A single YubiKey has multiple functions for securing your login to email, online services, apps, computers, and even physical spaces. Use any YubiKey feature, or use them all. The versatile YubiKey requires no software installation or battery so just plug it into a USB port and touch the button, or tap-n-go using NFC for secure authentication.
The advantage of multifactor authentication is that it’s much harder for an attacker to have access to multiple factors at the same time. A bad guy trying to take over your account can easily download stolen login credentials, but it’s much harder for that same bad guy to also steal your fingerprint or your YubiKey or your mobile device. The numbers bear this out, too. When Google started requiring employees to use hardware multifactor keys, account takeovers effectively dropped to zero. Recently, Twitter declared(Opens in a new window), “While any form of 2FA is better than no 2FA, physical security keys are the most effective.”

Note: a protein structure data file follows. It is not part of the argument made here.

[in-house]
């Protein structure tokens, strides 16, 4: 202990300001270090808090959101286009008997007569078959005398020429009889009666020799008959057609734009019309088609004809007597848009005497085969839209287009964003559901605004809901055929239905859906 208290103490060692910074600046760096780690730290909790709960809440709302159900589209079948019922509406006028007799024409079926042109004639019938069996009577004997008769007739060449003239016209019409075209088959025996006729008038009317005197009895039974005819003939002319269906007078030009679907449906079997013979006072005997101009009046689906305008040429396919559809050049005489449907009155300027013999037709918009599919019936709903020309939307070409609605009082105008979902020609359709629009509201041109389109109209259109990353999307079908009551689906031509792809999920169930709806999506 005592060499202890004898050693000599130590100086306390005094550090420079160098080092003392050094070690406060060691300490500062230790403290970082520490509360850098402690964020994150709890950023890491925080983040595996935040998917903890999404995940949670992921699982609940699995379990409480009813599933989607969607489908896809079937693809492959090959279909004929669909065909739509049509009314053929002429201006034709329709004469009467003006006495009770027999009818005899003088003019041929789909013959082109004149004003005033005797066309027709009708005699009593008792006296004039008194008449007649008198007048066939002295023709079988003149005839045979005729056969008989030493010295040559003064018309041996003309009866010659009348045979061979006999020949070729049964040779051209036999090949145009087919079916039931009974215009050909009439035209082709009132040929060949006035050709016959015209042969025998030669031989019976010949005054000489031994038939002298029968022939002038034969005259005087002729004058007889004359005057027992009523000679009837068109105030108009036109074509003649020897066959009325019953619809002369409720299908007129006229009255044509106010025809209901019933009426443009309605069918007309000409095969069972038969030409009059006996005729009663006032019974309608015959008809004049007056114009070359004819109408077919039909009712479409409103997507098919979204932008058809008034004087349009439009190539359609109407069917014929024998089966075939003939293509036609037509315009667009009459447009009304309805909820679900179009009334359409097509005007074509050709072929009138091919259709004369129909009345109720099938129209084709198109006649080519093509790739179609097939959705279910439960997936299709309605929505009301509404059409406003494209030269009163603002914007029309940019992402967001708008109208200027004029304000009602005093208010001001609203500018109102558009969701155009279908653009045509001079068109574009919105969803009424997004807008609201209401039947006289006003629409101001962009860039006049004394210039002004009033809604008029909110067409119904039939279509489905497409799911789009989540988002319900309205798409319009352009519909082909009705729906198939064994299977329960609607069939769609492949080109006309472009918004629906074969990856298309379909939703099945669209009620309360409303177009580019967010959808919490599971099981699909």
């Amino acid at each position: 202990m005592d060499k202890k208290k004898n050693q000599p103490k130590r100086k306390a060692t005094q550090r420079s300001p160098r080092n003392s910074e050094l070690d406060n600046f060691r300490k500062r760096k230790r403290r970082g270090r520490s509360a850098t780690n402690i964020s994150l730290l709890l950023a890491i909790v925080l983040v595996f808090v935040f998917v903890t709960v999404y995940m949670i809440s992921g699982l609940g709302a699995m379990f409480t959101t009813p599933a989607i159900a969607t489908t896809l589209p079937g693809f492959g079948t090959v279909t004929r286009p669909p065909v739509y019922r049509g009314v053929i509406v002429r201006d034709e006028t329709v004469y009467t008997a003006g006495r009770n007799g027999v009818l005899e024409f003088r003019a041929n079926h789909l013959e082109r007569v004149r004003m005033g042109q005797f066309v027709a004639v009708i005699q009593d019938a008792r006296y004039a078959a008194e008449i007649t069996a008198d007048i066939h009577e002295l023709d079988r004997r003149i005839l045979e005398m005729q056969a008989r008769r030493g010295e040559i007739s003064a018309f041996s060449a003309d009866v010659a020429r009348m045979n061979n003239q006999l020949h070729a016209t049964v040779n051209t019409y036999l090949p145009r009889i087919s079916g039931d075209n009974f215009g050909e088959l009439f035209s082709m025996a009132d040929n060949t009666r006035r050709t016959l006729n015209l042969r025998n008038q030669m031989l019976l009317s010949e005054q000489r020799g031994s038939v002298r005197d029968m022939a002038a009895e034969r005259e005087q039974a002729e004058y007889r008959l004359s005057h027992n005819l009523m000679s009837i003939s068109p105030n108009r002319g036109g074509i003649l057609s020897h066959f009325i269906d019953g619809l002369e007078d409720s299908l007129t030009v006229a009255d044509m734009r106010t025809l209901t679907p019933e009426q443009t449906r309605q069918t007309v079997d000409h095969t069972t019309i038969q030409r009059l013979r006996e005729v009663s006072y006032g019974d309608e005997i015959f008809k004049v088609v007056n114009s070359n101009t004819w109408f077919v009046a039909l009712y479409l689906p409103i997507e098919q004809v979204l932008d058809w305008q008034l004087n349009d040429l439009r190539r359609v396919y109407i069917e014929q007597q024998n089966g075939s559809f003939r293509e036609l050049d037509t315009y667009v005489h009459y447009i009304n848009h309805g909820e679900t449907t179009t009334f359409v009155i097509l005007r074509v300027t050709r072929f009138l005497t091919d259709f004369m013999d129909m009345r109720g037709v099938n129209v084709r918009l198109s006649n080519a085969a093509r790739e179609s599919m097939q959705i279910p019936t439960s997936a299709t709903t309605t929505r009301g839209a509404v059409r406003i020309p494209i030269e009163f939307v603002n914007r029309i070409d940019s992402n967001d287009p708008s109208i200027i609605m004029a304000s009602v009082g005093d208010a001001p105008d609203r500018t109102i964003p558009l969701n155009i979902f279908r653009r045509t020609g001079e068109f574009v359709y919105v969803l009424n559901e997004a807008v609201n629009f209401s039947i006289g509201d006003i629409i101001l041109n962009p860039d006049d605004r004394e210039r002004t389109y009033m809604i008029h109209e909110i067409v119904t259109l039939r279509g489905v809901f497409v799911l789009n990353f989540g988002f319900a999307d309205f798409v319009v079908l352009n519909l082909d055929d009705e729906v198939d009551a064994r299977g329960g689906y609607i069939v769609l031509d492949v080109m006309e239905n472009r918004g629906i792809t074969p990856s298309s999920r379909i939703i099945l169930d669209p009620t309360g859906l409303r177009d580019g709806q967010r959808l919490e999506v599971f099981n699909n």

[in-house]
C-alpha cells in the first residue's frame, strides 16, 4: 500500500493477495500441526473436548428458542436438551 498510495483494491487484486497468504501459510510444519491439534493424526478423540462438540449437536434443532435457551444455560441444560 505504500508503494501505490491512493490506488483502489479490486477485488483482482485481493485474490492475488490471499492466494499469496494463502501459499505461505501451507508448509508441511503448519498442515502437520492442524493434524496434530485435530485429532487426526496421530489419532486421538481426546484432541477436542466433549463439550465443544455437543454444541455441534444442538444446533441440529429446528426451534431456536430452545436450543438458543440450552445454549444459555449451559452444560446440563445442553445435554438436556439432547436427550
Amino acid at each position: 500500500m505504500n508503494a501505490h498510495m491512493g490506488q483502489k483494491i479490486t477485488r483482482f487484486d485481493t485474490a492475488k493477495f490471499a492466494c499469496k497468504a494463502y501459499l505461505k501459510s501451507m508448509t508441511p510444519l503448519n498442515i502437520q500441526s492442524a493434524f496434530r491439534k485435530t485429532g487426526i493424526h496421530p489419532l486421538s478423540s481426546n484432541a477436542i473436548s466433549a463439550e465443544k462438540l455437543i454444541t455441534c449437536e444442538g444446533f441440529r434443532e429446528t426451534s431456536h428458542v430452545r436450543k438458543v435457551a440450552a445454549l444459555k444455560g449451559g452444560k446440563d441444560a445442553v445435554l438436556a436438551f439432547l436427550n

Yubico has videos and links to instructions for services that you might want to use your security key with, including a list (with visuals) of which key works with the program.
Flaws but not dealbreakers. For the most part, we found the experience of using a security key on both Windows and Mac laptops straightforward, but compatibility issues still affect certain browsers, and some software does not support keys directly, so you too might run into issues.
On a day-to-day basis, you may not be required to use your hardware key all that often. Services often consider different risk factors to determine whether to require it. Some sites may ask you to insert it when you’re managing what kind of authentication you’re using, while others may ask you to use your key only when you’re logging in from a new computer.